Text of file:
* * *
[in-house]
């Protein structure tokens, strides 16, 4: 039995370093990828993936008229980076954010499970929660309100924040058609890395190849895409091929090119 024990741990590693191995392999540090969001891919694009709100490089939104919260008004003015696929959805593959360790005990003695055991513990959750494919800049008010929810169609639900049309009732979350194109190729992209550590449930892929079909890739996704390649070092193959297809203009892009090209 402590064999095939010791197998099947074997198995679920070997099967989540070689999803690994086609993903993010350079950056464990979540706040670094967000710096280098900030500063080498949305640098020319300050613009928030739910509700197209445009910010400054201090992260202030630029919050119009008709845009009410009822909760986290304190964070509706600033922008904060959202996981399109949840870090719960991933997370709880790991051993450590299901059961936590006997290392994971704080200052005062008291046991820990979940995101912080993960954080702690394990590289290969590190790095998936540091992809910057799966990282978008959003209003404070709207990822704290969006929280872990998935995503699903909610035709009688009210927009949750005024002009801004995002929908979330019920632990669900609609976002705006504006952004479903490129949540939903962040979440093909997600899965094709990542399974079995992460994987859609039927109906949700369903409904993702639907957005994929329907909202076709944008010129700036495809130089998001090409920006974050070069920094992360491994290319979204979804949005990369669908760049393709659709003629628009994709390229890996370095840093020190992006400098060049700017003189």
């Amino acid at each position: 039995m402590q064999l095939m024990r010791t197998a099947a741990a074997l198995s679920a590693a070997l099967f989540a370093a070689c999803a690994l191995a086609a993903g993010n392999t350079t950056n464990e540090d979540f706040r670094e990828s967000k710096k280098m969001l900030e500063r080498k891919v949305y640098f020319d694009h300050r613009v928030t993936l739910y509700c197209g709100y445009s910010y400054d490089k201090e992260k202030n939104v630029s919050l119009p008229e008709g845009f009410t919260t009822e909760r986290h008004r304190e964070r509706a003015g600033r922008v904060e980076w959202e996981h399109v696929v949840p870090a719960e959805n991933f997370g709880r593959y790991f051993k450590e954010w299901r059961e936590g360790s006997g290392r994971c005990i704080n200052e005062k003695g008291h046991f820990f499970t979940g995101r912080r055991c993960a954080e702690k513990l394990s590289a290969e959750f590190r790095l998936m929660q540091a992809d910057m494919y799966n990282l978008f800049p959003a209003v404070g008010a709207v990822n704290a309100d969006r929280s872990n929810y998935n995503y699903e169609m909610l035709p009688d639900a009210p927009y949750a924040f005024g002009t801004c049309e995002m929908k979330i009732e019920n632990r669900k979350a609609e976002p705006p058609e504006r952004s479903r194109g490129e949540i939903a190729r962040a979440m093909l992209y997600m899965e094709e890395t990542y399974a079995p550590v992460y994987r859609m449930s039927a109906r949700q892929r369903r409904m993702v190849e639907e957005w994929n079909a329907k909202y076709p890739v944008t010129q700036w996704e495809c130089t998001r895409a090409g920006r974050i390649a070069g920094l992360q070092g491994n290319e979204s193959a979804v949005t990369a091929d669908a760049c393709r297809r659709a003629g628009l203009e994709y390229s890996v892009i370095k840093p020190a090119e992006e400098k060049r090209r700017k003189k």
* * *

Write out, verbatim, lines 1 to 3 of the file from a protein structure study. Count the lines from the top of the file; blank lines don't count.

[in-house]
């Protein structure tokens, strides 16, 4: 039995370093990828993936008229980076954010499970929660309100924040058609890395190849895409091929090119 024990741990590693191995392999540090969001891919694009709100490089939104919260008004003015696929959805593959360790005990003695055991513990959750494919800049008010929810169609639900049309009732979350194109190729992209550590449930892929079909890739996704390649070092193959297809203009892009090209 402590064999095939010791197998099947074997198995679920070997099967989540070689999803690994086609993903993010350079950056464990979540706040670094967000710096280098900030500063080498949305640098020319300050613009928030739910509700197209445009910010400054201090992260202030630029919050119009008709845009009410009822909760986290304190964070509706600033922008904060959202996981399109949840870090719960991933997370709880790991051993450590299901059961936590006997290392994971704080200052005062008291046991820990979940995101912080993960954080702690394990590289290969590190790095998936540091992809910057799966990282978008959003209003404070709207990822704290969006929280872990998935995503699903909610035709009688009210927009949750005024002009801004995002929908979330019920632990669900609609976002705006504006952004479903490129949540939903962040979440093909997600899965094709990542399974079995992460994987859609039927109906949700369903409904993702639907957005994929329907909202076709944008010129700036495809130089998001090409920006974050070069920094992360491994290319979204979804949005990369669908760049393709659709003629628009994709390229890996370095840093020190992006400098060049700017003189």
């Amino acid at each position: 039995m402590q064999l095939m024990r010791t197998a099947a741990a074997l198995s679920a590693a070997l099967f989540a370093a070689c999803a690994l191995a086609a993903g993010n392999t350079t950056n464990e540090d979540f706040r670094e990828s967000k710096k280098m969001l900030e500063r080498k891919v949305y640098f020319d694009h300050r613009v928030t993936l739910y509700c197209g709100y445009s910010y400054d490089k201090e992260k202030n939104v630029s919050l119009p008229e008709g845009f009410t919260t009822e909760r986290h008004r304190e964070r509706a003015g600033r922008v904060e980076w959202e996981h399109v696929v949840p870090a719960e959805n991933f997370g709880r593959y790991f051993k450590e954010w299901r059961e936590g360790s006997g290392r994971c005990i704080n200052e005062k003695g008291h046991f820990f499970t979940g995101r912080r055991c993960a954080e702690k513990l394990s590289a290969e959750f590190r790095l998936m929660q540091a992809d910057m494919y799966n990282l978008f800049p959003a209003v404070g008010a709207v990822n704290a309100d969006r929280s872990n929810y998935n995503y699903e169609m909610l035709p009688d639900a009210p927009y949750a924040f005024g002009t801004c049309e995002m929908k979330i009732e019920n632990r669900k979350a609609e976002p705006p058609e504006r952004s479903r194109g490129e949540i939903a190729r962040a979440m093909l992209y997600m899965e094709e890395t990542y399974a079995p550590v992460y994987r859609m449930s039927a109906r949700q892929r369903r409904m993702v190849e639907e957005w994929n079909a329907k909202y076709p890739v944008t010129q700036w996704e495809c130089t998001r895409a090409g920006r974050i390649a070069g920094l992360q070092g491994n290319e979204s193959a979804v949005t990369a091929d669908a760049c393709r297809r659709a003629g628009l203009e994709y390229s890996v892009i370095k840093p020190a090119e992006e400098k060049r090209r700017k003189k």